Monday, July 11, 2011

Mining for Thundereggs in the Ochocco Mts. at Lucky Strike Mine

mining for thunder eggs, goggles and pics required.

Here we are meeting Kop, the claimee to this Lucky Strike Mine. He is the owner of two other mines also.

We let the boys take their bikes off the car and ride down the mountain, only about a mile once we hit pavement again. It was a great way to get the wiggles out and it was all down hill.
Now this was a real adventure! We drove which seemed like forever, but was only about 15 miles into the mountains at the Ochocco Summit looking for the Lucky Strike Mine. We wanted to find our own thunder eggs, and we did! The owners of the mine, Kop and Cindy were friendly, unique, and very willing to talk. We listened mostly and watch Kop look at each egg we mined. He let us know which were real thungereggs and which just needed to be tossed, or were just rock. It was quite the experience, meeting this old timer, he had a lot of stories to tell. The road to get us there was treacherous in our toyota van, but she made it! At one point after we had arrived at the mine, we had to back down a road and walk instead, since it was to rough to drive on. I love these off the beaten path tourist experiences. I don't think this is a typical tourist stop, we found it online and heard about it from our friend Cynthia. Some of the people searching for rocks and gems, were very serious about it. We we just in it for the experience and for the boys to see where the real thunder eggs came from. The boys will often get sucked into the gift shops at different stops on our travels and always want to buy the same things...thunder eggs, polished rocks, or arrowheads. So this time they got the real thing. A great time. Cindy then told us that the little town of Mitchell had free camping in its city park, so we drove on down the road and spent the night at Mitchell in the park.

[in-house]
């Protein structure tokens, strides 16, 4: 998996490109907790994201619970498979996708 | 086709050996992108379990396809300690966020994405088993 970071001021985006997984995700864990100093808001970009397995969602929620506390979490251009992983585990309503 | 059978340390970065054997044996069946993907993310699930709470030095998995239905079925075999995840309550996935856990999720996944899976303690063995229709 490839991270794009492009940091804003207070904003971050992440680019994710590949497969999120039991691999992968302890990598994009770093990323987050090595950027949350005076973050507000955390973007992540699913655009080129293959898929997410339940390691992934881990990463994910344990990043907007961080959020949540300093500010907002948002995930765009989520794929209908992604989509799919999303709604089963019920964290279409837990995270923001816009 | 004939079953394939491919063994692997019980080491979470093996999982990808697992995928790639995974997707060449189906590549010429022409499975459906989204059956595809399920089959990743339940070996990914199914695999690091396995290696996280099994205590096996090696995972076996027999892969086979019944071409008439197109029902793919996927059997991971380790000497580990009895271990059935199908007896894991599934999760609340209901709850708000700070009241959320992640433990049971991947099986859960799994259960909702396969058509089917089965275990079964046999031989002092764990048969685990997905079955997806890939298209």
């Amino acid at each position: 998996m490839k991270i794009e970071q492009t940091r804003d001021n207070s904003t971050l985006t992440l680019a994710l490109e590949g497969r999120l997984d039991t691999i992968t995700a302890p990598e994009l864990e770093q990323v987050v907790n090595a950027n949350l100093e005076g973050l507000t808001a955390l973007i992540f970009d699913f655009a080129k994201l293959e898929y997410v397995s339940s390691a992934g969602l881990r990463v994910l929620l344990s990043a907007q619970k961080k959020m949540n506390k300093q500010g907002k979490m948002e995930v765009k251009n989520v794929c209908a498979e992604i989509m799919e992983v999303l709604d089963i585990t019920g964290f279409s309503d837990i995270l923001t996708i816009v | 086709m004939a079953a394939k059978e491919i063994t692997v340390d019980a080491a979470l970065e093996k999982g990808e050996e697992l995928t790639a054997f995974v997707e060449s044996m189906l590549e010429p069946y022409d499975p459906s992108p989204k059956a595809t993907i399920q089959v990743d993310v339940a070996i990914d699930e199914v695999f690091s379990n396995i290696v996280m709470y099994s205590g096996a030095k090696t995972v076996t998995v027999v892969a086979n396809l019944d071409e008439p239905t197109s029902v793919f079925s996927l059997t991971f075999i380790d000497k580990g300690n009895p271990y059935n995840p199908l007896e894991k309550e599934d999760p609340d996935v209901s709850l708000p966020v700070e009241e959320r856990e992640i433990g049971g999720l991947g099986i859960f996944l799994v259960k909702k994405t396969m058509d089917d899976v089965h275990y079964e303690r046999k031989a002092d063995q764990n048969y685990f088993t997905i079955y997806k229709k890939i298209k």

1 comment:

  1. What an awesome trip you guys took! I also love getting off the beaten path. We have done some exploring in eastern and central Oregon, and there are lots of places off that path out there.

    Welcome home amber!